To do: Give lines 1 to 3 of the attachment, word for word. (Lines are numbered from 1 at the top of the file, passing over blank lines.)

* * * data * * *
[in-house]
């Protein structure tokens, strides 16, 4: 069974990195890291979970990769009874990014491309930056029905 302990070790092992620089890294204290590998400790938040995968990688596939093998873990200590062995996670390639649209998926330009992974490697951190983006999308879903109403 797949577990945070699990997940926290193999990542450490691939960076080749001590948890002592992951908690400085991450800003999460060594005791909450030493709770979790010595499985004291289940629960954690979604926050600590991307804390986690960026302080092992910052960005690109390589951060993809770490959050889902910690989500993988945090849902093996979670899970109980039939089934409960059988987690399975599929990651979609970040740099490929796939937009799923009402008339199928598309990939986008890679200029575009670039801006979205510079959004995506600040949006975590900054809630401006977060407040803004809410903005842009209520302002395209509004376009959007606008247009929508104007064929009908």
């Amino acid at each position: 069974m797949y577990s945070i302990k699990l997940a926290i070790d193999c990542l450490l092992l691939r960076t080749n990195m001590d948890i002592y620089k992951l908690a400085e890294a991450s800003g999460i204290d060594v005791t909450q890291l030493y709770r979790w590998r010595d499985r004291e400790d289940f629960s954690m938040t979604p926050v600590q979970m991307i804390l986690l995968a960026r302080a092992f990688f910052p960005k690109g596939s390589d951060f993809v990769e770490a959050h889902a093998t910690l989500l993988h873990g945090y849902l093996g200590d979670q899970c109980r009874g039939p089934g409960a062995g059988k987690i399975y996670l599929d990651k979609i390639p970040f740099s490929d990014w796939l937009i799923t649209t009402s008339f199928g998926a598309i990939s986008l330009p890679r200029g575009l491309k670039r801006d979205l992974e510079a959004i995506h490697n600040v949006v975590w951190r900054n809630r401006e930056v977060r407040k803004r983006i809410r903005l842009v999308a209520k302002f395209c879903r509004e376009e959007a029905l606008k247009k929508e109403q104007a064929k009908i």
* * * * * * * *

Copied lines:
[in-house]
């Protein structure tokens, strides 16, 4: 069974990195890291979970990769009874990014491309930056029905 302990070790092992620089890294204290590998400790938040995968990688596939093998873990200590062995996670390639649209998926330009992974490697951190983006999308879903109403 797949577990945070699990997940926290193999990542450490691939960076080749001590948890002592992951908690400085991450800003999460060594005791909450030493709770979790010595499985004291289940629960954690979604926050600590991307804390986690960026302080092992910052960005690109390589951060993809770490959050889902910690989500993988945090849902093996979670899970109980039939089934409960059988987690399975599929990651979609970040740099490929796939937009799923009402008339199928598309990939986008890679200029575009670039801006979205510079959004995506600040949006975590900054809630401006977060407040803004809410903005842009209520302002395209509004376009959007606008247009929508104007064929009908």
């Amino acid at each position: 069974m797949y577990s945070i302990k699990l997940a926290i070790d193999c990542l450490l092992l691939r960076t080749n990195m001590d948890i002592y620089k992951l908690a400085e890294a991450s800003g999460i204290d060594v005791t909450q890291l030493y709770r979790w590998r010595d499985r004291e400790d289940f629960s954690m938040t979604p926050v600590q979970m991307i804390l986690l995968a960026r302080a092992f990688f910052p960005k690109g596939s390589d951060f993809v990769e770490a959050h889902a093998t910690l989500l993988h873990g945090y849902l093996g200590d979670q899970c109980r009874g039939p089934g409960a062995g059988k987690i399975y996670l599929d990651k979609i390639p970040f740099s490929d990014w796939l937009i799923t649209t009402s008339f199928g998926a598309i990939s986008l330009p890679r200029g575009l491309k670039r801006d979205l992974e510079a959004i995506h490697n600040v949006v975590w951190r900054n809630r401006e930056v977060r407040k803004r983006i809410r903005l842009v999308a209520k302002f395209c879903r509004e376009e959007a029905l606008k247009k929508e109403q104007a064929k009908i």